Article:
The reptiles—they can grow to over six feet long, weigh over 500 pounds and can live over 150 years—were nearly brought to extinction when sailors and pirates killed them for their oil and meat in the 18th and 19th centuries.
In the latest effort, 39 sterile tortoises were released onto the northern-most island of Pinta in early July.
This initial population was sterilized “because it isn't appropriate that they reproduce, being the product themselves of crosses that don't belong to the original tortoise subspecies of the Galapagos," said biologist Washington Tapia of Galápagos National Park to Tierramerica.
If the population thrives, fertile Española animals will be introduced to the island.
"A team of park rangers, biologists, herpetologists, botanists and veterinarians from Galápagos National Park, the Houston Zoo and State University of New York's College of Environmental Science and Forestry oversaw the release," according to the report.
A student group with GPS monitoring will further follow their health and migration patterns.
Only 11 of the original 15 Galapagos tortoise species remain, but a successful effort of captive breeding has brought them back from the brink of extinction. Scientists told Tierramerica that there were between 5,000 and 10,000 tortoises on Pinta alone over 200 years ago.
The Pinta species was wiped out — save for one male, who has since been named Lonesome George because there are no more females with which he can mate. Lonesome George, who was found in 1971, now lives out his life at a reserve on the neighboring island of Santa Cruz at the Charles Darwin Foundation.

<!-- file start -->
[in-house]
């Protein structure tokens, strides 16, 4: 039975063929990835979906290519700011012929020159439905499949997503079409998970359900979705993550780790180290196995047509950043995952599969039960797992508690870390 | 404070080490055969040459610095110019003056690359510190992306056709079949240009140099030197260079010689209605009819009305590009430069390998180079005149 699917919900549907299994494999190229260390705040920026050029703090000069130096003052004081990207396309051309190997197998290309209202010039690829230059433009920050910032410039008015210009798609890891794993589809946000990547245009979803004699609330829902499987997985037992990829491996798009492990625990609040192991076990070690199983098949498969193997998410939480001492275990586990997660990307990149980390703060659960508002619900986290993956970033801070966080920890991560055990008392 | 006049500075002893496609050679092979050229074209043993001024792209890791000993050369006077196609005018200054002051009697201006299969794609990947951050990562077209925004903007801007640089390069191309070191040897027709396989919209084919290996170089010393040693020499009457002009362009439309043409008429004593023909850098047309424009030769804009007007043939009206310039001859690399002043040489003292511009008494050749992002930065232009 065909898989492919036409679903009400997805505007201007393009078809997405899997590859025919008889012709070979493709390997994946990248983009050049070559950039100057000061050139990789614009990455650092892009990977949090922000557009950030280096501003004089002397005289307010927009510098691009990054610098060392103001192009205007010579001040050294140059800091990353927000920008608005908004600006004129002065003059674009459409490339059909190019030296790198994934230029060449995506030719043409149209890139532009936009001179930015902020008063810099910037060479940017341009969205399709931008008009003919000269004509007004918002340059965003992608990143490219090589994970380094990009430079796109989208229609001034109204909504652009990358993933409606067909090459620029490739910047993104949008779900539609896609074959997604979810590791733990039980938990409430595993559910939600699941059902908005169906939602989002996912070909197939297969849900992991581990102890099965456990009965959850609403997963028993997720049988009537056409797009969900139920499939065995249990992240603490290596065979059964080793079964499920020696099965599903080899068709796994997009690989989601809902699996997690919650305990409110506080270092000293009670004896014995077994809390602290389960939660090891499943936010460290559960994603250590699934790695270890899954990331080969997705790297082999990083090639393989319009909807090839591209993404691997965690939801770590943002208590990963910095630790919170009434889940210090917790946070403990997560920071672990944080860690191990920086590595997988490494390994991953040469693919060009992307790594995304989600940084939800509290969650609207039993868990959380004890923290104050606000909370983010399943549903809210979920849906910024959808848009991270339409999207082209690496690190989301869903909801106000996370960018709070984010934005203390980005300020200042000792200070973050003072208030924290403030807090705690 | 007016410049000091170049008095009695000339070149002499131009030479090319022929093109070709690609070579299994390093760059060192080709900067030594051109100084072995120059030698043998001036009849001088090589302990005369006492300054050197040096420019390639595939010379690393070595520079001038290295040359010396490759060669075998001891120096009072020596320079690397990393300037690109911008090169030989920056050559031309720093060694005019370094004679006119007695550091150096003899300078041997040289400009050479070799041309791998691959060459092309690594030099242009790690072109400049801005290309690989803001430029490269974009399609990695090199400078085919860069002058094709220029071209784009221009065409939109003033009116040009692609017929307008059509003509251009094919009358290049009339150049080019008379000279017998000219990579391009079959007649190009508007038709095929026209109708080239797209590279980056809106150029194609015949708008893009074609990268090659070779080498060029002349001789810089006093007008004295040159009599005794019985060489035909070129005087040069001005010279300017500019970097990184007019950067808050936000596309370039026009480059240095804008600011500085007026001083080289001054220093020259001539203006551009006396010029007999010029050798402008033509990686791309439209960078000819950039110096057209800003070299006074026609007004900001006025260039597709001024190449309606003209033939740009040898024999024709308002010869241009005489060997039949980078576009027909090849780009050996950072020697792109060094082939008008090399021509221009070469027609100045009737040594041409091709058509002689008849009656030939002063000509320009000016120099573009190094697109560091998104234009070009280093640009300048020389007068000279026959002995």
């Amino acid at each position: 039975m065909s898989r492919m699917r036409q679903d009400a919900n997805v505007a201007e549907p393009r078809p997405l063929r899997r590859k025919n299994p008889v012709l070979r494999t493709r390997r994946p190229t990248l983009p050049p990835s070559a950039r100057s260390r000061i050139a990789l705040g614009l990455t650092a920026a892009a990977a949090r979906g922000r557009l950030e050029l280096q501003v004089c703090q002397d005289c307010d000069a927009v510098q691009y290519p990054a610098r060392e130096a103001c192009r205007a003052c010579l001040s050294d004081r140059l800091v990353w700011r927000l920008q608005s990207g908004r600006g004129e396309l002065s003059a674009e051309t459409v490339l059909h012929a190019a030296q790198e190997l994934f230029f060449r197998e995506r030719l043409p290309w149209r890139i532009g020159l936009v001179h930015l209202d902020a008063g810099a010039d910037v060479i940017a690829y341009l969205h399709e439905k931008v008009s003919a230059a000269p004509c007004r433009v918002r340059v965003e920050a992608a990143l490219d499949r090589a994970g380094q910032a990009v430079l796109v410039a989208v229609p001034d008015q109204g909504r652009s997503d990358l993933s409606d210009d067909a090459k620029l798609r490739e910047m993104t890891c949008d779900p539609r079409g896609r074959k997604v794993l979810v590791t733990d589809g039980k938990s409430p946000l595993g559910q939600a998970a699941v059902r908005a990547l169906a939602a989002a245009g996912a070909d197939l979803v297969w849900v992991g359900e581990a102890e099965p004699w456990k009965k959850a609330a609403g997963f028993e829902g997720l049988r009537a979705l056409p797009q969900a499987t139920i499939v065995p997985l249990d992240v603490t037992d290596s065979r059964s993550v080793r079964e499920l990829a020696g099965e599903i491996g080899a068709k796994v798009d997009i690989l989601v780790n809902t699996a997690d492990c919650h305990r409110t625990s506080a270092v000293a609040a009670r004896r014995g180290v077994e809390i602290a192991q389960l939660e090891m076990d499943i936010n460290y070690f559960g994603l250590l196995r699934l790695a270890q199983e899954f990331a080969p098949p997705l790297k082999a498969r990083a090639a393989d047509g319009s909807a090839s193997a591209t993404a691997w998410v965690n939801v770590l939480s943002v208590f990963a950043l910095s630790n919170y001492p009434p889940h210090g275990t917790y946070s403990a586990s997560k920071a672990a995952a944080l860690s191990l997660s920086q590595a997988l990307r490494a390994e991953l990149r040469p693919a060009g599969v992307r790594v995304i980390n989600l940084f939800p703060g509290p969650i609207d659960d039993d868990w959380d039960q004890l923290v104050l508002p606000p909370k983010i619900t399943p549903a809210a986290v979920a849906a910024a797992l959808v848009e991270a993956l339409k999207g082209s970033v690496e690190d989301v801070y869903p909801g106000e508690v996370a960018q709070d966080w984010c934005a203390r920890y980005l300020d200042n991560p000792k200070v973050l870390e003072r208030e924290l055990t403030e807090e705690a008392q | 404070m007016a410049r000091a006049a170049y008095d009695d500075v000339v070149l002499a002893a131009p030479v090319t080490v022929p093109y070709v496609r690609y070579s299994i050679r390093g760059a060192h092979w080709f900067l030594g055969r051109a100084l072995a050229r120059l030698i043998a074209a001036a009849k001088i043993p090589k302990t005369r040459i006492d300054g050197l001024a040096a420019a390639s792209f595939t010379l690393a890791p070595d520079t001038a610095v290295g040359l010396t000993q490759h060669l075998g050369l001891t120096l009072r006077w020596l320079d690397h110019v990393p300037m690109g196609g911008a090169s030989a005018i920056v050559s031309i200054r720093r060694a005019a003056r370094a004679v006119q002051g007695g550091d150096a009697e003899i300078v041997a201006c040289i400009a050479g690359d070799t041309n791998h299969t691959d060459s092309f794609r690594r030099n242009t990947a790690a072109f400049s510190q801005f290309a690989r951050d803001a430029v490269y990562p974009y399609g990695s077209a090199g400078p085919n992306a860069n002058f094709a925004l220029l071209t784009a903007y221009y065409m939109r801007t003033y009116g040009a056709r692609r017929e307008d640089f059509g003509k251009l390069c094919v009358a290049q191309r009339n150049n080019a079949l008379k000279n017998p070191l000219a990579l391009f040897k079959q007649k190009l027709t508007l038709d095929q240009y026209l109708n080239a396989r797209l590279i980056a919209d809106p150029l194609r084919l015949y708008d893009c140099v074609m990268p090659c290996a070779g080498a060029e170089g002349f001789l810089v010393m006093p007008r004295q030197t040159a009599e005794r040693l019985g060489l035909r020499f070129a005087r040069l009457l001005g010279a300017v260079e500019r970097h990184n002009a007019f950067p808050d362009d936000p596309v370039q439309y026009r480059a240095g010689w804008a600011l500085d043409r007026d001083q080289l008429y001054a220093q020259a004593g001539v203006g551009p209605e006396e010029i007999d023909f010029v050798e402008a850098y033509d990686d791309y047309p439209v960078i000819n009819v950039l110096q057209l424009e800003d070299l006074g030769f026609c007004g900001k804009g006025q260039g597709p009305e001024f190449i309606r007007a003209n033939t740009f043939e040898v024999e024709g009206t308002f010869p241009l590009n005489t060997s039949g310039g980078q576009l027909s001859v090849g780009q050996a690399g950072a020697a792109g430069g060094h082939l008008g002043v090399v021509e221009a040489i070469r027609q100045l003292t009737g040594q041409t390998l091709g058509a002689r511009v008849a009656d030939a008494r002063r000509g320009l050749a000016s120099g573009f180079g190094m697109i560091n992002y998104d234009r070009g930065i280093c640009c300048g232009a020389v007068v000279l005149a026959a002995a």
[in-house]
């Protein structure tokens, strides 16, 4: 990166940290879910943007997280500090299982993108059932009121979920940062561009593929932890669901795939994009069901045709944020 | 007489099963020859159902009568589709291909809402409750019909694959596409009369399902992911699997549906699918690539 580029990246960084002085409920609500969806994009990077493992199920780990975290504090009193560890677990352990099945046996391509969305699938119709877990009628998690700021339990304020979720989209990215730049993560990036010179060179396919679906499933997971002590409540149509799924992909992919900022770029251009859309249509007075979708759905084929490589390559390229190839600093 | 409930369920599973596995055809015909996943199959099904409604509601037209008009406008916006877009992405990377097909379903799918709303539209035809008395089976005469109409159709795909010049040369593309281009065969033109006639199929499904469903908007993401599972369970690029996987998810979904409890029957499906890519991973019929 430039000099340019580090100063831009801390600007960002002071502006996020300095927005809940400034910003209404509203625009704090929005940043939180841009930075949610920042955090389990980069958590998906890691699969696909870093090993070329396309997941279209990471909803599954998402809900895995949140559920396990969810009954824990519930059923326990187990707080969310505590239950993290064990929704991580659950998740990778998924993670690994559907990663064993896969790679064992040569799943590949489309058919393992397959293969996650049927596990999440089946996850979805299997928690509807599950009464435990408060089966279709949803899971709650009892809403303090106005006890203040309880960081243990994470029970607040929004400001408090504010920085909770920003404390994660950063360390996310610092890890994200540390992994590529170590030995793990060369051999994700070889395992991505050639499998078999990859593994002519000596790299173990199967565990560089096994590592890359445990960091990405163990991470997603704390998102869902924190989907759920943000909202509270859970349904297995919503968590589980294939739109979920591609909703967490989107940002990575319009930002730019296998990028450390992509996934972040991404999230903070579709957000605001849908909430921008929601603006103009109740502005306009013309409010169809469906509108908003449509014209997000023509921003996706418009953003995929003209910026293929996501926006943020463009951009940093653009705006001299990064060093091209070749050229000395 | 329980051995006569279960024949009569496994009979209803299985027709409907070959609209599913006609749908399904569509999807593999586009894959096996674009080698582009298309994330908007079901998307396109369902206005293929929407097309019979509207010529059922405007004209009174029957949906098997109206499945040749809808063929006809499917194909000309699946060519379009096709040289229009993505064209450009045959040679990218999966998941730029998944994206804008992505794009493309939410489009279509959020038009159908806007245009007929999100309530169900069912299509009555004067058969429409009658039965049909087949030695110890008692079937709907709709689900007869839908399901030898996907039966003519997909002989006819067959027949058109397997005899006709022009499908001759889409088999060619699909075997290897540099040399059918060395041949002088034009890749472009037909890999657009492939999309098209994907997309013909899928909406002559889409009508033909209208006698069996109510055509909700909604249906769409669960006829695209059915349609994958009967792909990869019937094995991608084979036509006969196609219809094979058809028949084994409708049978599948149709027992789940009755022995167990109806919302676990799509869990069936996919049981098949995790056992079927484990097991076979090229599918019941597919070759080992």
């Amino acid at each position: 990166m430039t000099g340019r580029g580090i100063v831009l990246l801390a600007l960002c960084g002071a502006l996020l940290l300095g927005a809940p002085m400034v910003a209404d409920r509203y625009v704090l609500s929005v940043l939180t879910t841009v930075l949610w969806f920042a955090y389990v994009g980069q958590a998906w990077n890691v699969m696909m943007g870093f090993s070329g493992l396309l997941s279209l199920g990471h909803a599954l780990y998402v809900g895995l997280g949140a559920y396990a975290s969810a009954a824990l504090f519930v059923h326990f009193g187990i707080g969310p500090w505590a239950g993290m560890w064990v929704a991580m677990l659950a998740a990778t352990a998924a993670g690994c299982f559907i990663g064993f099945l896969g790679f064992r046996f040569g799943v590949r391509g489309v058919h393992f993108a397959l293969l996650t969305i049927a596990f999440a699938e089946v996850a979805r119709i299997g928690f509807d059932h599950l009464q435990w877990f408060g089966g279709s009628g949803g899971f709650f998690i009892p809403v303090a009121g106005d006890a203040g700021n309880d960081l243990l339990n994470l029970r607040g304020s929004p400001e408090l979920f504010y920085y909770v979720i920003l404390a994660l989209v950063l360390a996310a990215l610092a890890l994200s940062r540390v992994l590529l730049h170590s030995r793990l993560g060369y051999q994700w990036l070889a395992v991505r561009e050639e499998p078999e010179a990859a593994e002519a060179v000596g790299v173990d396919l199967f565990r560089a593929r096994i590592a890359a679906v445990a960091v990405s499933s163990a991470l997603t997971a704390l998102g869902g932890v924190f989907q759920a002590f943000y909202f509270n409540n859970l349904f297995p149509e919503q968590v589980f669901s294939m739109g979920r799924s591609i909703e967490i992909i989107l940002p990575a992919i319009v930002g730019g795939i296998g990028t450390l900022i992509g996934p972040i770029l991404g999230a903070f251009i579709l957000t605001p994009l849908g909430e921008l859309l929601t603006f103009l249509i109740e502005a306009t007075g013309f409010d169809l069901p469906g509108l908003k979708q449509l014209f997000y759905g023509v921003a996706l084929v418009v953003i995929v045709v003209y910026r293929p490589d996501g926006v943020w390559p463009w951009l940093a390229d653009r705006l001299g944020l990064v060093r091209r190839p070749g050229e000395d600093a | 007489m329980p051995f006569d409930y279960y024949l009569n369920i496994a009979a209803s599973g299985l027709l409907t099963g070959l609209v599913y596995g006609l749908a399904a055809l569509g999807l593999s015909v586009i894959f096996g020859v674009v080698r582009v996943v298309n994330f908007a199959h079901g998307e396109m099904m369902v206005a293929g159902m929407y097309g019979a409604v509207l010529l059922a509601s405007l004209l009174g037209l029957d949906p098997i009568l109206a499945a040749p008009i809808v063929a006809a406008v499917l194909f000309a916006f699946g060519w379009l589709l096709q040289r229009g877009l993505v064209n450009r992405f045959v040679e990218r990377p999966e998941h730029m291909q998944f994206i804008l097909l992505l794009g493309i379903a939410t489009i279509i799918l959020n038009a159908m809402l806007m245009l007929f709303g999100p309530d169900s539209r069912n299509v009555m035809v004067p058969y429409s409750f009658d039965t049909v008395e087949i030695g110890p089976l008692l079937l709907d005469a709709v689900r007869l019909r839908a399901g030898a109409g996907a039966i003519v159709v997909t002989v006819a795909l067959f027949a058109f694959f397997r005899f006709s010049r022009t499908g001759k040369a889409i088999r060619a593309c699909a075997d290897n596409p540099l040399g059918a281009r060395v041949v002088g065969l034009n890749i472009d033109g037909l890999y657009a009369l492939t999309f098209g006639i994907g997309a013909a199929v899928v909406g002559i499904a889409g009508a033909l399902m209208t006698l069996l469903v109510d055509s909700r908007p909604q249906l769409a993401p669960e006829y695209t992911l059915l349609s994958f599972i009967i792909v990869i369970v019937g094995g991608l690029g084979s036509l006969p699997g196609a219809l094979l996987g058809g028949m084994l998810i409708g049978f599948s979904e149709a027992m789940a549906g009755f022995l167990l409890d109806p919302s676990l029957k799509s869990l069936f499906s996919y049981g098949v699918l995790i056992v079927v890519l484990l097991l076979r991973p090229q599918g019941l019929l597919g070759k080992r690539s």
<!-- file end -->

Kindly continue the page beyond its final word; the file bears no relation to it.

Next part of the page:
Darwin’s observations of various animals on the Galapagos Islands, including giant tortoises, led to his theory of natural selection and his “On the Origin of Species.” (According to Darwin’s journal, he and his team of sailors also ate salted tortoise meat during his voyages on the HMS Beagle.)
The conservation effort has been underway for over 30 years and has been very successful on other Galapagos islands.
Before the 39 tortoises could be released on Pinta, over 40,000 invasive goats had to be killed. Just three goats released on the island in 1951 exploded into a population of over 40,000, destroying native vegetation. The final goat was killed in 2003, and native plant life has recuperated.
"Tortoises have begun to play their role as ecosystem engineers," said Tapia. "We can say with certainty that the ecological integrity of Española is being re-established."
VIDEO: The loneliest animal on the planet - BBC Animals, Dec. 20, 2008
The Return of the Giant Tortoise
Tierramerica via Inter Press Service, July 7, 2010
Galápagos giant tortoise saved from extinction by breeding programme
Guardian.co.uk, June 27, 2010